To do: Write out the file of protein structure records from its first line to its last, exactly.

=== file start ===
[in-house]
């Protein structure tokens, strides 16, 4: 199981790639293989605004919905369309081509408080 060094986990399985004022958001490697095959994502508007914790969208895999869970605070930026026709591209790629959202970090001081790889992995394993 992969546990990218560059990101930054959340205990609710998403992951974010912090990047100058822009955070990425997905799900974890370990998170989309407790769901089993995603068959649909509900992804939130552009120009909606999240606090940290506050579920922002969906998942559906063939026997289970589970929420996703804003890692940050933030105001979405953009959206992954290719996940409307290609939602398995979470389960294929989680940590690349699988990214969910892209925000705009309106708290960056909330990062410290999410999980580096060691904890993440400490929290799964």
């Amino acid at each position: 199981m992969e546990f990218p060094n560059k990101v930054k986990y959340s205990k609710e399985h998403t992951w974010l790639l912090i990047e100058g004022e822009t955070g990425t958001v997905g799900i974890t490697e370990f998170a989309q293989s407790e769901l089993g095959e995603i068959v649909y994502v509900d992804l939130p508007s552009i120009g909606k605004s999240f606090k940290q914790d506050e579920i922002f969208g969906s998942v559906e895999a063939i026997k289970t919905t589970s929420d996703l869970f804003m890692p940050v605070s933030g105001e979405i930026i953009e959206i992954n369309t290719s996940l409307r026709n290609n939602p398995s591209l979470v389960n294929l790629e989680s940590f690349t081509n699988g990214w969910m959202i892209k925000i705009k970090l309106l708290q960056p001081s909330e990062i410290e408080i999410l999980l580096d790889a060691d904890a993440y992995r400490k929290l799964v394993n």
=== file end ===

[in-house]
């Protein structure tokens, strides 16, 4: 199981790639293989605004919905369309081509408080 060094986990399985004022958001490697095959994502508007914790969208895999869970605070930026026709591209790629959202970090001081790889992995394993 992969546990990218560059990101930054959340205990609710998403992951974010912090990047100058822009955070990425997905799900974890370990998170989309407790769901089993995603068959649909509900992804939130552009120009909606999240606090940290506050579920922002969906998942559906063939026997289970589970929420996703804003890692940050933030105001979405953009959206992954290719996940409307290609939602398995979470389960294929989680940590690349699988990214969910892209925000705009309106708290960056909330990062410290999410999980580096060691904890993440400490929290799964």
């Amino acid at each position: 199981m992969e546990f990218p060094n560059k990101v930054k986990y959340s205990k609710e399985h998403t992951w974010l790639l912090i990047e100058g004022e822009t955070g990425t958001v997905g799900i974890t490697e370990f998170a989309q293989s407790e769901l089993g095959e995603i068959v649909y994502v509900d992804l939130p508007s552009i120009g909606k605004s999240f606090k940290q914790d506050e579920i922002f969208g969906s998942v559906e895999a063939i026997k289970t919905t589970s929420d996703l869970f804003m890692p940050v605070s933030g105001e979405i930026i953009e959206i992954n369309t290719s996940l409307r026709n290609n939602p398995s591209l979470v389960n294929l790629e989680s940590f690349t081509n699988g990214w969910m959202i892209k925000i705009k970090l309106l708290q960056p001081s909330e990062i410290e408080i999410l999980l580096d790889a060691d904890a993440y992995r400490k929290l799964v394993n």